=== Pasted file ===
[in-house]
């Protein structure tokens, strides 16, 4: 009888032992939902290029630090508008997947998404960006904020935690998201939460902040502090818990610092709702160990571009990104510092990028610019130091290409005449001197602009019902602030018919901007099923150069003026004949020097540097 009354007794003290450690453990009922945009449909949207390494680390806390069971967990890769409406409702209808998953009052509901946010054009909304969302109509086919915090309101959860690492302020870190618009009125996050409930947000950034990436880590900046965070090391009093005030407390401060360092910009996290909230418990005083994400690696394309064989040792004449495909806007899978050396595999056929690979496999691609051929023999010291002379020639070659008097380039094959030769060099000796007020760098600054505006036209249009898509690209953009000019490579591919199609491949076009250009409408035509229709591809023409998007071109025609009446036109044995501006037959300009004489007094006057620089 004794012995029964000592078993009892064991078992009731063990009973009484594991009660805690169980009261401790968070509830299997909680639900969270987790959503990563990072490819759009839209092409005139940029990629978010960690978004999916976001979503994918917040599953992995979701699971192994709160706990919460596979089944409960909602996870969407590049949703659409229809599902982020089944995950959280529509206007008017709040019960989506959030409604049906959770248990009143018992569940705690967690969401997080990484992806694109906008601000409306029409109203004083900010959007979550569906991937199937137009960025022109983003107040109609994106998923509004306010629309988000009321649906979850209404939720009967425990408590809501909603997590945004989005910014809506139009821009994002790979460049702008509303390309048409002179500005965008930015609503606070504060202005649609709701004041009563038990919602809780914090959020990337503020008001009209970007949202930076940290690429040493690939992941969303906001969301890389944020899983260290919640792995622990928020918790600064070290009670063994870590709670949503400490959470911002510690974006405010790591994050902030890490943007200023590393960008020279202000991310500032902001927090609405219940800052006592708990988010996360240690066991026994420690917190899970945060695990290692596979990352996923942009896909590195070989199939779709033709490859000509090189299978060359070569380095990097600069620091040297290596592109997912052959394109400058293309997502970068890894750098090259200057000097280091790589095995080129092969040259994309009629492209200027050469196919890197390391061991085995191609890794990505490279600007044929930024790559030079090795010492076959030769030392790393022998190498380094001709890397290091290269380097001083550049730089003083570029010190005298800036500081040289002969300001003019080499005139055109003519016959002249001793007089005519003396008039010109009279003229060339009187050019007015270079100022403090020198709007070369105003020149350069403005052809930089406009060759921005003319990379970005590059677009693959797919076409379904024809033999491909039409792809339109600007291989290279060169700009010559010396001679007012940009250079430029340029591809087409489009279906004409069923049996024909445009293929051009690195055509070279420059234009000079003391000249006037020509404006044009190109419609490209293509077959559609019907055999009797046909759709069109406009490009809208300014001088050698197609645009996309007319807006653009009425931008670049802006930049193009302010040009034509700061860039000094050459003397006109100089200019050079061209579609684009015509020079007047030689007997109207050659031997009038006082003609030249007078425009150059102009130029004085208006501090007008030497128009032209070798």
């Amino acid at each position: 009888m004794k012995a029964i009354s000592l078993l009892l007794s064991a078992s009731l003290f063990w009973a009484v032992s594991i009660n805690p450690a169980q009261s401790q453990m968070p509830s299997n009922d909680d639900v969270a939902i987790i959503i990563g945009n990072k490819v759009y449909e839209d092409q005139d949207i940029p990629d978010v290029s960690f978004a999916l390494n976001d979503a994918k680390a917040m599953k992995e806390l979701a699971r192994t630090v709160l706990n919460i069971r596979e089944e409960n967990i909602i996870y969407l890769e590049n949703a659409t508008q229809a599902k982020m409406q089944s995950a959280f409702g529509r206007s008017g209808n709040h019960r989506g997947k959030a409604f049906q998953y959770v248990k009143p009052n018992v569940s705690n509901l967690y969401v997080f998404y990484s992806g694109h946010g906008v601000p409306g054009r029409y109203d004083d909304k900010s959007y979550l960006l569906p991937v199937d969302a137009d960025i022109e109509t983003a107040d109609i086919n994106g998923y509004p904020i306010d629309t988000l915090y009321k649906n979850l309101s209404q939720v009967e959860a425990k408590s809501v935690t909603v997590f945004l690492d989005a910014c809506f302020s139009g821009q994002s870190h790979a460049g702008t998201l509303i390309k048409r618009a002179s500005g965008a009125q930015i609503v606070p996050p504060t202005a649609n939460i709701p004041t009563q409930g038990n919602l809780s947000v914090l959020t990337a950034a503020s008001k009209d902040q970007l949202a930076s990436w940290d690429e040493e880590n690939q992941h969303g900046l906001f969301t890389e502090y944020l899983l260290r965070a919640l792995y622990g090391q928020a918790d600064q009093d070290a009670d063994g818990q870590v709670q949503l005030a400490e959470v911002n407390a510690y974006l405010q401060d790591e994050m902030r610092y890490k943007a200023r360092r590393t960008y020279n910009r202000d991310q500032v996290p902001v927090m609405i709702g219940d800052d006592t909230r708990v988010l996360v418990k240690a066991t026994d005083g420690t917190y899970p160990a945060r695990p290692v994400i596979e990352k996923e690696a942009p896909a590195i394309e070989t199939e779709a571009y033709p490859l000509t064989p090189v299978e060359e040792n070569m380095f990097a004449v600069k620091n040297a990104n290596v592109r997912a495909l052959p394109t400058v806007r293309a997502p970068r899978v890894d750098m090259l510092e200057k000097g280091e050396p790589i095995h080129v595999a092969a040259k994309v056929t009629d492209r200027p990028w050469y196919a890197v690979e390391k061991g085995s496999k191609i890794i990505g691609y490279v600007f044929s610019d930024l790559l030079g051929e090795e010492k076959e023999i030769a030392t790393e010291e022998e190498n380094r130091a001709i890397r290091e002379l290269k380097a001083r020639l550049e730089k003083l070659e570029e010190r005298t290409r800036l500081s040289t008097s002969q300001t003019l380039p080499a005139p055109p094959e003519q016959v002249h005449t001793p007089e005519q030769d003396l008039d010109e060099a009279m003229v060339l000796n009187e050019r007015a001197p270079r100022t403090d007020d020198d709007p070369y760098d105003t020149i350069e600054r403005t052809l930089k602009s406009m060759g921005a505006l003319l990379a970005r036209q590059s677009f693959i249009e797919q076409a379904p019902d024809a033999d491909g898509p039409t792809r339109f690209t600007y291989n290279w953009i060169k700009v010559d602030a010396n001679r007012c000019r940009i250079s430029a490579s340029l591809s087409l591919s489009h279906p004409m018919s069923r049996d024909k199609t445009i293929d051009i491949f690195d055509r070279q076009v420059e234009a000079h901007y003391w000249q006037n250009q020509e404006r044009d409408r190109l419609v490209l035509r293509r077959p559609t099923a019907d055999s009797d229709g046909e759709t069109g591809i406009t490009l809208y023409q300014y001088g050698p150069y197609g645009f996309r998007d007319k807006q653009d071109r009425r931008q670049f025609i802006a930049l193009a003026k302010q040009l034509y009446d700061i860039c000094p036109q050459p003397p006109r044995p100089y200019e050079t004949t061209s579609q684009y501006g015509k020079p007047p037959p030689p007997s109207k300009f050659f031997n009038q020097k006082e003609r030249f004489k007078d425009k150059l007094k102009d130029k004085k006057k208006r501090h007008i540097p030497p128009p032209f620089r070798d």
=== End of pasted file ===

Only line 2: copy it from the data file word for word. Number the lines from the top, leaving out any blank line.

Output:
């Protein structure tokens, strides 16, 4: 009888032992939902290029630090508008997947998404960006904020935690998201939460902040502090818990610092709702160990571009990104510092990028610019130091290409005449001197602009019902602030018919901007099923150069003026004949020097540097 009354007794003290450690453990009922945009449909949207390494680390806390069971967990890769409406409702209808998953009052509901946010054009909304969302109509086919915090309101959860690492302020870190618009009125996050409930947000950034990436880590900046965070090391009093005030407390401060360092910009996290909230418990005083994400690696394309064989040792004449495909806007899978050396595999056929690979496999691609051929023999010291002379020639070659008097380039094959030769060099000796007020760098600054505006036209249009898509690209953009000019490579591919199609491949076009250009409408035509229709591809023409998007071109025609009446036109044995501006037959300009004489007094006057620089 004794012995029964000592078993009892064991078992009731063990009973009484594991009660805690169980009261401790968070509830299997909680639900969270987790959503990563990072490819759009839209092409005139940029990629978010960690978004999916976001979503994918917040599953992995979701699971192994709160706990919460596979089944409960909602996870969407590049949703659409229809599902982020089944995950959280529509206007008017709040019960989506959030409604049906959770248990009143018992569940705690967690969401997080990484992806694109906008601000409306029409109203004083900010959007979550569906991937199937137009960025022109983003107040109609994106998923509004306010629309988000009321649906979850209404939720009967425990408590809501909603997590945004989005910014809506139009821009994002790979460049702008509303390309048409002179500005965008930015609503606070504060202005649609709701004041009563038990919602809780914090959020990337503020008001009209970007949202930076940290690429040493690939992941969303906001969301890389944020899983260290919640792995622990928020918790600064070290009670063994870590709670949503400490959470911002510690974006405010790591994050902030890490943007200023590393960008020279202000991310500032902001927090609405219940800052006592708990988010996360240690066991026994420690917190899970945060695990290692596979990352996923942009896909590195070989199939779709033709490859000509090189299978060359070569380095990097600069620091040297290596592109997912052959394109400058293309997502970068890894750098090259200057000097280091790589095995080129092969040259994309009629492209200027050469196919890197390391061991085995191609890794990505490279600007044929930024790559030079090795010492076959030769030392790393022998190498380094001709890397290091290269380097001083550049730089003083570029010190005298800036500081040289002969300001003019080499005139055109003519016959002249001793007089005519003396008039010109009279003229060339009187050019007015270079100022403090020198709007070369105003020149350069403005052809930089406009060759921005003319990379970005590059677009693959797919076409379904024809033999491909039409792809339109600007291989290279060169700009010559010396001679007012940009250079430029340029591809087409489009279906004409069923049996024909445009293929051009690195055509070279420059234009000079003391000249006037020509404006044009190109419609490209293509077959559609019907055999009797046909759709069109406009490009809208300014001088050698197609645009996309007319807006653009009425931008670049802006930049193009302010040009034509700061860039000094050459003397006109100089200019050079061209579609684009015509020079007047030689007997109207050659031997009038006082003609030249007078425009150059102009130029004085208006501090007008030497128009032209070798």